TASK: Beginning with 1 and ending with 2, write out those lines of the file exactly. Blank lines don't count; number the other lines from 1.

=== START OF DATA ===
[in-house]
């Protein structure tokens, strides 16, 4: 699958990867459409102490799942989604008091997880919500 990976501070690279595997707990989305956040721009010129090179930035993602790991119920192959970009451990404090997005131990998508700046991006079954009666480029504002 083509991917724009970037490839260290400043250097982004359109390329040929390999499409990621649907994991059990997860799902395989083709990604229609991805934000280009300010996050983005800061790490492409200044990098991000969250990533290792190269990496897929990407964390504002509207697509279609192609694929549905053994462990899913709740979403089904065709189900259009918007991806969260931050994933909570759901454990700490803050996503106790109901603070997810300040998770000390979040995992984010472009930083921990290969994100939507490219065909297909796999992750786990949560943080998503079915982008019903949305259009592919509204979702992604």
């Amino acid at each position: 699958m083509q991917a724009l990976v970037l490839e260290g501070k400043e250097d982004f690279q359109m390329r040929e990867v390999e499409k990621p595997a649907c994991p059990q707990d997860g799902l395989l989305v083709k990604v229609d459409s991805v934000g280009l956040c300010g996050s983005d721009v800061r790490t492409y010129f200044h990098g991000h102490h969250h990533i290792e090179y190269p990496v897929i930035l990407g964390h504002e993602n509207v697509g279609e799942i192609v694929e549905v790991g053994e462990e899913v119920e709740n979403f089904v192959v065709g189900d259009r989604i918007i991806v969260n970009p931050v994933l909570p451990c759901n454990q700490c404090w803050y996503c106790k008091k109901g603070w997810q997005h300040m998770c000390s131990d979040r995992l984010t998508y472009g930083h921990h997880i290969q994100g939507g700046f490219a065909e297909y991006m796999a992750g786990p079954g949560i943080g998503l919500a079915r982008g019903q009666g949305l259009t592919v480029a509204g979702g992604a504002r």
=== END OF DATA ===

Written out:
[in-house]
């Protein structure tokens, strides 16, 4: 699958990867459409102490799942989604008091997880919500 990976501070690279595997707990989305956040721009010129090179930035993602790991119920192959970009451990404090997005131990998508700046991006079954009666480029504002 083509991917724009970037490839260290400043250097982004359109390329040929390999499409990621649907994991059990997860799902395989083709990604229609991805934000280009300010996050983005800061790490492409200044990098991000969250990533290792190269990496897929990407964390504002509207697509279609192609694929549905053994462990899913709740979403089904065709189900259009918007991806969260931050994933909570759901454990700490803050996503106790109901603070997810300040998770000390979040995992984010472009930083921990290969994100939507490219065909297909796999992750786990949560943080998503079915982008019903949305259009592919509204979702992604």